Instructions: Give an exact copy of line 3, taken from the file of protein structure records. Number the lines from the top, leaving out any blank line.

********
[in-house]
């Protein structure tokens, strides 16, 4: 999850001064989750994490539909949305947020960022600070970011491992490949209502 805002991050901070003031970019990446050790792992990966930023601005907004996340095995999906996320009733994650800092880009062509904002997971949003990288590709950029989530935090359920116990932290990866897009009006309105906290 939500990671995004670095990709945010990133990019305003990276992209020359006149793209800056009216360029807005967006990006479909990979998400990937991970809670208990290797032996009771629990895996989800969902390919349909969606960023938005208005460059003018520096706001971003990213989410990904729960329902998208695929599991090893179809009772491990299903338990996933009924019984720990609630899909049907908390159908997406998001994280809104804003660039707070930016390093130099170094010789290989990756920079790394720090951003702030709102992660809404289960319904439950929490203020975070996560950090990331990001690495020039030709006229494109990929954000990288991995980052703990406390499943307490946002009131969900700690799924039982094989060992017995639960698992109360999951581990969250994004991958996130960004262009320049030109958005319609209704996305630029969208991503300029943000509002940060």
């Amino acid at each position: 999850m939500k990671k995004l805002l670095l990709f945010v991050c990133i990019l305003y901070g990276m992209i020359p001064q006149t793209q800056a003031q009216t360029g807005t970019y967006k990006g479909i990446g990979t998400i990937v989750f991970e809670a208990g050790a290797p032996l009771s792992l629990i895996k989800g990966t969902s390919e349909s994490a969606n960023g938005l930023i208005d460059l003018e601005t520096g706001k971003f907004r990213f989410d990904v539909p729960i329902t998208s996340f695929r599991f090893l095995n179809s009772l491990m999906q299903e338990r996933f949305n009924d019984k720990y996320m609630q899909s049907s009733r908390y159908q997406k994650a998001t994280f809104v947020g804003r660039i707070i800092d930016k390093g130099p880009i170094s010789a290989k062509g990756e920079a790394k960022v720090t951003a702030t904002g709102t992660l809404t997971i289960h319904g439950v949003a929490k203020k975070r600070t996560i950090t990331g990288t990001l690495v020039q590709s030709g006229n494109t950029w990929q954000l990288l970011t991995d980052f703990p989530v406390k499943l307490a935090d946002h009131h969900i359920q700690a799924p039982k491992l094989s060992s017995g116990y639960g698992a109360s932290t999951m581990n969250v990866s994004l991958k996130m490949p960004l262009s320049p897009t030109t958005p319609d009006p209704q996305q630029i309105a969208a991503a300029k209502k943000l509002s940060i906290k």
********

């Amino acid at each position: 999850m939500k990671k995004l805002l670095l990709f945010v991050c990133i990019l305003y901070g990276m992209i020359p001064q006149t793209q800056a003031q009216t360029g807005t970019y967006k990006g479909i990446g990979t998400i990937v989750f991970e809670a208990g050790a290797p032996l009771s792992l629990i895996k989800g990966t969902s390919e349909s994490a969606n960023g938005l930023i208005d460059l003018e601005t520096g706001k971003f907004r990213f989410d990904v539909p729960i329902t998208s996340f695929r599991f090893l095995n179809s009772l491990m999906q299903e338990r996933f949305n009924d019984k720990y996320m609630q899909s049907s009733r908390y159908q997406k994650a998001t994280f809104v947020g804003r660039i707070i800092d930016k390093g130099p880009i170094s010789a290989k062509g990756e920079a790394k960022v720090t951003a702030t904002g709102t992660l809404t997971i289960h319904g439950v949003a929490k203020k975070r600070t996560i950090t990331g990288t990001l690495v020039q590709s030709g006229n494109t950029w990929q954000l990288l970011t991995d980052f703990p989530v406390k499943l307490a935090d946002h009131h969900i359920q700690a799924p039982k491992l094989s060992s017995g116990y639960g698992a109360s932290t999951m581990n969250v990866s994004l991958k996130m490949p960004l262009s320049p897009t030109t958005p319609d009006p209704q996305q630029i309105a969208a991503a300029k209502k943000l509002s940060i906290k």